Byronic Heroes in Nineteenth-Century Women’s Writing and Screen Adaptation


George Gordon Byron, 6th Baron Byron ['Byron contemplating the Coliseum (Colosseum)'] by James Tilbitts Willmore, after William Westall

Byron contemplating the Coliseum (Colosseum), by James Tilbitts Willmore, after William Westall, stipple engraving, circa 1850, NPG D32524. Reproduced under CC-BY-NC-ND-2.0 licence.

From his birth in 1812, through to his reincarnation in the Twilight Saga, the Byronic hero has been a compelling presence in culture for two centuries. A new book by Dr Sarah Wootton looks at the legacy of the Byronic hero in the works of nineteenth-century women writers and the modern adaptation of their books on screen.

Byronic Heroes in Nineteenth-Century Women’s Writing and Screen Adaptation focuses on the fiction of major nineteenth-century women writers – including Jane Austen, Elizabeth Gaskell, and George Eliot – and the resurgence of Byronic heroes in film and television versions of their works.

Two hundred years after the publication of the first two cantos of Lord Byron’s Childe Harold’s Pilgrimage (1812) introduced the Byronic hero to the world, the figure has today become viewed as something of a recycled stereotype. The term ‘Byronic’ is bandied around as a synonym for brooding sexuality. However, in the nineteenth century the likes of Jane Austen, Elizabeth Gaskell and George Eliot sought to revive and reinvent the Byronic in more subtle ways. In so doing they engaged in a dialogue about gender roles, masculinity and genre that resonated with later writers such as Virginia Woolf.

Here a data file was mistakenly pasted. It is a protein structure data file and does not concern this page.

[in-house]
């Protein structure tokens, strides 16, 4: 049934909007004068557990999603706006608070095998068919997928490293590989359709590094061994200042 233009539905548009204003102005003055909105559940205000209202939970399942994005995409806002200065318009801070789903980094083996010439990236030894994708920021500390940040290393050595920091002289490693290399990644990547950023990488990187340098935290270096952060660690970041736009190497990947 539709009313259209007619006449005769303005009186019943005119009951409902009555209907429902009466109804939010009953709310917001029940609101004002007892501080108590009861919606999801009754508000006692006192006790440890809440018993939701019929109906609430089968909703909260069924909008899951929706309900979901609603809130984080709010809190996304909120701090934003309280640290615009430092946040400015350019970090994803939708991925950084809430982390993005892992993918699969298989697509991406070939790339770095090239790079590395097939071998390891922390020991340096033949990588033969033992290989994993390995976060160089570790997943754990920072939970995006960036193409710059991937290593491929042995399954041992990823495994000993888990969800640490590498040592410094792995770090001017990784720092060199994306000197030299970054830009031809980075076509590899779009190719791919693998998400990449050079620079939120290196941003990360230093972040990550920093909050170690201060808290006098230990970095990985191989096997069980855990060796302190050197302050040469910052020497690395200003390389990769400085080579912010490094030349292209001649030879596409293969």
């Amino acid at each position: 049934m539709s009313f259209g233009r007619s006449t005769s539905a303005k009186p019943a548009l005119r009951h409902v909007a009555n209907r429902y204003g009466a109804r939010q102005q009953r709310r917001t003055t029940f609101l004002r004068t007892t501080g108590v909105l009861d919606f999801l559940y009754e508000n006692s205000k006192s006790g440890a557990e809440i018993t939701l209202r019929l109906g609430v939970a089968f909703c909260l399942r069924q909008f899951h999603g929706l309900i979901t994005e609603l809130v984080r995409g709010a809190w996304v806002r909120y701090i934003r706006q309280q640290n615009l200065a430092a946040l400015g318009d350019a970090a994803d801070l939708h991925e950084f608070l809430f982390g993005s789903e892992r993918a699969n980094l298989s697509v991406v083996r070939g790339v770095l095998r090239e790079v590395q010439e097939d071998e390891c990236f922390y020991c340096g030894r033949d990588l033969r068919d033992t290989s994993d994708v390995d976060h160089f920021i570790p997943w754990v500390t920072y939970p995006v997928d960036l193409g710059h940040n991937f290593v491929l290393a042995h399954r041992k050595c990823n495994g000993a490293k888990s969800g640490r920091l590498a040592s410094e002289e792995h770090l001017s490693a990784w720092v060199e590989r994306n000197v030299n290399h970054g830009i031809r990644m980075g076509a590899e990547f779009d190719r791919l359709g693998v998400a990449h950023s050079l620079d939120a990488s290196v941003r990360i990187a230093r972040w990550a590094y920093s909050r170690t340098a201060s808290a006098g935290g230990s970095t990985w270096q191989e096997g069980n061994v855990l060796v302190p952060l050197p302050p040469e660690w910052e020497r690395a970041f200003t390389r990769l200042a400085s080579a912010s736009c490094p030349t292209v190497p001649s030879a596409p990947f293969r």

When Colin Firth jumped into the lake at Pemberley, Byromania resurfaced as Darcymania.

When Colin Firth jumped into the lake at Pemberley in the 1995 BBC adaptation, Byromania resurfaced as Darcymania. Photo: BBC.

When Colin Firth’s Darcy emerged from the lake at Pemberley in the 1995 BBC adaptation of Pride and Prejudice, Byromania resurfaced in the form of Darcymania. One concern of Byronic Heroes is whether the pronounced Byronic presence seen in screen adaptations of the last 20 years is evident in the original novels, and how adaptations change our understanding of the earlier works.

Such screen adaptations also renew the fascination with the Byronic in general, and inspire the representation of male protagonists on the screen for years to come, ensuring Byron’s two-hundred-year legacy lives on.

Sarah Wootton’s Byronic Heroes in Nineteenth-Century Women’s Writing and Screen Adaptation is published by Palgrave Macmillan. The introduction is available to read free online.

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